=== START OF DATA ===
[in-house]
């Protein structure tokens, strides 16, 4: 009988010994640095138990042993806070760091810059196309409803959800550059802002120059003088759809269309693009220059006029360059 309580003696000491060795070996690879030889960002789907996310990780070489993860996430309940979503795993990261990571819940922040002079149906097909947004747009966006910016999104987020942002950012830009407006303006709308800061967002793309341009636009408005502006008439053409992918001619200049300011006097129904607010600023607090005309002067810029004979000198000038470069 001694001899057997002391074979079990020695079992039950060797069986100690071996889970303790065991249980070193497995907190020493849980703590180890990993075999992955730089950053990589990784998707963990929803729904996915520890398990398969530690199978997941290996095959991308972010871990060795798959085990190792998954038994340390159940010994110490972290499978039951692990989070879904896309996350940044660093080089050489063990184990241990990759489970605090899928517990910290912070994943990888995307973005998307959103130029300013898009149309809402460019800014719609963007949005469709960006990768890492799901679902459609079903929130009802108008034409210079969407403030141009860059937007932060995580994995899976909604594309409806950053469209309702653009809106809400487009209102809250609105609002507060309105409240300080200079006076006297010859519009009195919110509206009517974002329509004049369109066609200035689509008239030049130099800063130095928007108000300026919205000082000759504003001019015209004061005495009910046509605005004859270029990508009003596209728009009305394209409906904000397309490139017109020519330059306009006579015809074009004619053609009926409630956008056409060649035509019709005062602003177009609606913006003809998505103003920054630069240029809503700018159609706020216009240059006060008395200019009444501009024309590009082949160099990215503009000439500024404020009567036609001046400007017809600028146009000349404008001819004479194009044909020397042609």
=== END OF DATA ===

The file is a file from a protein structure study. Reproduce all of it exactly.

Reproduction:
[in-house]
């Protein structure tokens, strides 16, 4: 009988010994640095138990042993806070760091810059196309409803959800550059802002120059003088759809269309693009220059006029360059 309580003696000491060795070996690879030889960002789907996310990780070489993860996430309940979503795993990261990571819940922040002079149906097909947004747009966006910016999104987020942002950012830009407006303006709308800061967002793309341009636009408005502006008439053409992918001619200049300011006097129904607010600023607090005309002067810029004979000198000038470069 001694001899057997002391074979079990020695079992039950060797069986100690071996889970303790065991249980070193497995907190020493849980703590180890990993075999992955730089950053990589990784998707963990929803729904996915520890398990398969530690199978997941290996095959991308972010871990060795798959085990190792998954038994340390159940010994110490972290499978039951692990989070879904896309996350940044660093080089050489063990184990241990990759489970605090899928517990910290912070994943990888995307973005998307959103130029300013898009149309809402460019800014719609963007949005469709960006990768890492799901679902459609079903929130009802108008034409210079969407403030141009860059937007932060995580994995899976909604594309409806950053469209309702653009809106809400487009209102809250609105609002507060309105409240300080200079006076006297010859519009009195919110509206009517974002329509004049369109066609200035689509008239030049130099800063130095928007108000300026919205000082000759504003001019015209004061005495009910046509605005004859270029990508009003596209728009009305394209409906904000397309490139017109020519330059306009006579015809074009004619053609009926409630956008056409060649035509019709005062602003177009609606913006003809998505103003920054630069240029809503700018159609706020216009240059006060008395200019009444501009024309590009082949160099990215503009000439500024404020009567036609001046400007017809600028146009000349404008001819004479194009044909020397042609």